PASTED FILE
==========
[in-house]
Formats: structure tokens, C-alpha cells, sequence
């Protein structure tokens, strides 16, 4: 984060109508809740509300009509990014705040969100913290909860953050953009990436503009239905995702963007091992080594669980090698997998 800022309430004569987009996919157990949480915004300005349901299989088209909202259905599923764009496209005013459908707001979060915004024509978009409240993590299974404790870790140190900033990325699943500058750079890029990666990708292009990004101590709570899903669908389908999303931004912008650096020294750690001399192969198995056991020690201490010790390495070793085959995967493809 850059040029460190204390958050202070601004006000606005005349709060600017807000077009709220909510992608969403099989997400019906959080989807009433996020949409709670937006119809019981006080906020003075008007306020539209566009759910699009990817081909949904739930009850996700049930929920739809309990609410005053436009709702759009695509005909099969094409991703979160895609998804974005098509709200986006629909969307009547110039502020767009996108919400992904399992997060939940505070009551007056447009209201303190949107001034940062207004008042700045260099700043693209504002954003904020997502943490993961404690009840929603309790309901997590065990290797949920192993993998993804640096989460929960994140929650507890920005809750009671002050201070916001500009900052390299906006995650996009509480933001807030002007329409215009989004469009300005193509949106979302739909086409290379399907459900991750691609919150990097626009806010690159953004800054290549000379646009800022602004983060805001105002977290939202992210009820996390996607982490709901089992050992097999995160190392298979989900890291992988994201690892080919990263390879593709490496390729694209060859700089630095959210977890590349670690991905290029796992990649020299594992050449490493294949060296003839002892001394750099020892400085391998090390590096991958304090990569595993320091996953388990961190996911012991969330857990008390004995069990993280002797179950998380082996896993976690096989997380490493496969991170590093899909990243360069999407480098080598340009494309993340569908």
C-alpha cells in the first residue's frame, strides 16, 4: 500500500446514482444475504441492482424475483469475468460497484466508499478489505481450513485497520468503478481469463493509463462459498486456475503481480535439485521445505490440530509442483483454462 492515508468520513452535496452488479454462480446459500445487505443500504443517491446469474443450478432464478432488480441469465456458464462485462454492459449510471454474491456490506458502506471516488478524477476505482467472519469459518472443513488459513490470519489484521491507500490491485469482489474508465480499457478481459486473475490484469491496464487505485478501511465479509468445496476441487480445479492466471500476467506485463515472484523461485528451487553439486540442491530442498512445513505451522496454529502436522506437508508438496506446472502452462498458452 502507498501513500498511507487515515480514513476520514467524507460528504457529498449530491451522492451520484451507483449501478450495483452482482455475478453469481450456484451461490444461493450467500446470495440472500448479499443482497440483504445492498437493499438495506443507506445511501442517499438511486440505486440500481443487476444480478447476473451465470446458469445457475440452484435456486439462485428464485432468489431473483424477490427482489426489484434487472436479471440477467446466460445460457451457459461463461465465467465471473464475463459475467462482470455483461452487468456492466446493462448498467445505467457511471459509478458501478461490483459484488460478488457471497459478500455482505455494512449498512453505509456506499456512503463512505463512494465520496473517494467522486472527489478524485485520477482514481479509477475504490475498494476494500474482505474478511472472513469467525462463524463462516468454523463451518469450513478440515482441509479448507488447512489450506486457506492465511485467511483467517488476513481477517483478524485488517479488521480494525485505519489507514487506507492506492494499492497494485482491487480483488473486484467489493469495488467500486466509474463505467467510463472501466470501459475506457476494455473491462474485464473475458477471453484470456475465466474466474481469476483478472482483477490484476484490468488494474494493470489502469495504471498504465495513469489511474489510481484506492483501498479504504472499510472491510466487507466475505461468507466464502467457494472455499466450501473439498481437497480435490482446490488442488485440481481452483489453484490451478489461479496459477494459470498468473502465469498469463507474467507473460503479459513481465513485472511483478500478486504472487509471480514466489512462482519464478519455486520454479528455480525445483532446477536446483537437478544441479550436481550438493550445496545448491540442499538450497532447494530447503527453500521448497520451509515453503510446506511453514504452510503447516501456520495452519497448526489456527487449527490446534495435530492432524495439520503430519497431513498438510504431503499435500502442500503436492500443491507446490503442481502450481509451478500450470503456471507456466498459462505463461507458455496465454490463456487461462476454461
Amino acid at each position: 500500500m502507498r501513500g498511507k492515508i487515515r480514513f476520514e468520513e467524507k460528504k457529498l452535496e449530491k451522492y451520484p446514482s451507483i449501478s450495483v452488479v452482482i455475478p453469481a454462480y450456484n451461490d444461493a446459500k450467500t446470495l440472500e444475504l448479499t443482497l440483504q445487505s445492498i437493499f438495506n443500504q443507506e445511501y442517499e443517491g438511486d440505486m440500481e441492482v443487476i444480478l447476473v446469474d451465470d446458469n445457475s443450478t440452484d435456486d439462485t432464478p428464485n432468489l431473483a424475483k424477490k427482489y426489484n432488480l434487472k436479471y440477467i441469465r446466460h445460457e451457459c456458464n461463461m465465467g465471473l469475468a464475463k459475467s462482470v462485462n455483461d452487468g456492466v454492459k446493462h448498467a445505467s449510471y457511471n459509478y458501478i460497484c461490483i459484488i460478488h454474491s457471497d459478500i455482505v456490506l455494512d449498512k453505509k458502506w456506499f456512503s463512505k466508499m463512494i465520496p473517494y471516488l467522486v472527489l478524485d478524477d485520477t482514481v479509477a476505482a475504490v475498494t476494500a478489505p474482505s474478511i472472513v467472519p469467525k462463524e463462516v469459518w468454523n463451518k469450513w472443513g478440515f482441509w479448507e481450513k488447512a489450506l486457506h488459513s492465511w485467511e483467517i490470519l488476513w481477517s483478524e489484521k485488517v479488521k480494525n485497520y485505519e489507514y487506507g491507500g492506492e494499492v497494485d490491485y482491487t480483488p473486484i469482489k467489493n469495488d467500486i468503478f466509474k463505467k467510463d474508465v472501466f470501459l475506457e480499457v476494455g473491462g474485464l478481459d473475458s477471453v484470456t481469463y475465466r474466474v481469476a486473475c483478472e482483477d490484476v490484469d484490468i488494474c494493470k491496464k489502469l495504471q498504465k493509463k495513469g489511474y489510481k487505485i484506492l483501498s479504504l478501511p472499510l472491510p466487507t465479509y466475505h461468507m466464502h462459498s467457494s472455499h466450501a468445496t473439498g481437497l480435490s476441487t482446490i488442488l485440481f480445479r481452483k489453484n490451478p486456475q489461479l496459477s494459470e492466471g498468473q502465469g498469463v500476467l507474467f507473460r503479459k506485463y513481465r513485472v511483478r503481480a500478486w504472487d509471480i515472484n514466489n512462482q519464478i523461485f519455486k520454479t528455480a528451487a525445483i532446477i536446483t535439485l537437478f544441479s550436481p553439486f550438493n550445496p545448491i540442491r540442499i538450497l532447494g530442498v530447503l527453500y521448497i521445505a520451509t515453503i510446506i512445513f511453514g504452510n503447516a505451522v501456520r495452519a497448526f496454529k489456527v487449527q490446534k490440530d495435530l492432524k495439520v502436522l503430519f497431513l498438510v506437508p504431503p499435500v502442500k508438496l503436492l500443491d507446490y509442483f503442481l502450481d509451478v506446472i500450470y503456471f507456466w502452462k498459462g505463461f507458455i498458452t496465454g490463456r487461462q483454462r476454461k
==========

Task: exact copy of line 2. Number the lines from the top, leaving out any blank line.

Formats: structure tokens, C-alpha cells, sequence